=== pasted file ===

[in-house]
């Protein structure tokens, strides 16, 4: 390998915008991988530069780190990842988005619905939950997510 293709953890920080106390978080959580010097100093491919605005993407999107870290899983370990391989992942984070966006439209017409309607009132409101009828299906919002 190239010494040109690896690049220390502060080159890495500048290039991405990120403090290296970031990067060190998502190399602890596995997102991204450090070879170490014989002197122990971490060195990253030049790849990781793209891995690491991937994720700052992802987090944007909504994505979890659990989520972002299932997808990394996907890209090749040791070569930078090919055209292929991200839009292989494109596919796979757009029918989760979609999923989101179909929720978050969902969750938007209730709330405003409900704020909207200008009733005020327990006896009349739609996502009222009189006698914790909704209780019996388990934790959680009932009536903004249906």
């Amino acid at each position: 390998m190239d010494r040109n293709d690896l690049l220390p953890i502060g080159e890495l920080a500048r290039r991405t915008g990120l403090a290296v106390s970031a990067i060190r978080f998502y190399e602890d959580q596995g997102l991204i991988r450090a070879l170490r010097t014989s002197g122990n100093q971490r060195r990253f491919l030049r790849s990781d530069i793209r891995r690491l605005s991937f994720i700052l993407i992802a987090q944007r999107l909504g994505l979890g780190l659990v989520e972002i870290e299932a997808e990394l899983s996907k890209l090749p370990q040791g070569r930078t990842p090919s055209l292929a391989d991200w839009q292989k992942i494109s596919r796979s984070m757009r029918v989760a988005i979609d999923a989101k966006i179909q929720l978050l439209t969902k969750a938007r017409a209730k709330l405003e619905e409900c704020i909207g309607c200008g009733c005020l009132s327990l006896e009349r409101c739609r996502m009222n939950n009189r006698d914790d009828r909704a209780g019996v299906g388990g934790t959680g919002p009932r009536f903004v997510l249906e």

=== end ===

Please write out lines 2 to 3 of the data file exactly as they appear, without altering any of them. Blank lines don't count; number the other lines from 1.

């Protein structure tokens, strides 16, 4: 390998915008991988530069780190990842988005619905939950997510 293709953890920080106390978080959580010097100093491919605005993407999107870290899983370990391989992942984070966006439209017409309607009132409101009828299906919002 190239010494040109690896690049220390502060080159890495500048290039991405990120403090290296970031990067060190998502190399602890596995997102991204450090070879170490014989002197122990971490060195990253030049790849990781793209891995690491991937994720700052992802987090944007909504994505979890659990989520972002299932997808990394996907890209090749040791070569930078090919055209292929991200839009292989494109596919796979757009029918989760979609999923989101179909929720978050969902969750938007209730709330405003409900704020909207200008009733005020327990006896009349739609996502009222009189006698914790909704209780019996388990934790959680009932009536903004249906």
């Amino acid at each position: 390998m190239d010494r040109n293709d690896l690049l220390p953890i502060g080159e890495l920080a500048r290039r991405t915008g990120l403090a290296v106390s970031a990067i060190r978080f998502y190399e602890d959580q596995g997102l991204i991988r450090a070879l170490r010097t014989s002197g122990n100093q971490r060195r990253f491919l030049r790849s990781d530069i793209r891995r690491l605005s991937f994720i700052l993407i992802a987090q944007r999107l909504g994505l979890g780190l659990v989520e972002i870290e299932a997808e990394l899983s996907k890209l090749p370990q040791g070569r930078t990842p090919s055209l292929a391989d991200w839009q292989k992942i494109s596919r796979s984070m757009r029918v989760a988005i979609d999923a989101k966006i179909q929720l978050l439209t969902k969750a938007r017409a209730k709330l405003e619905e409900c704020i909207g309607c200008g009733c005020l009132s327990l006896e009349r409101c739609r996502m009222n939950n009189r006698d914790d009828r909704a209780g019996v299906g388990g934790t959680g919002p009932r009536f903004v997510l249906e």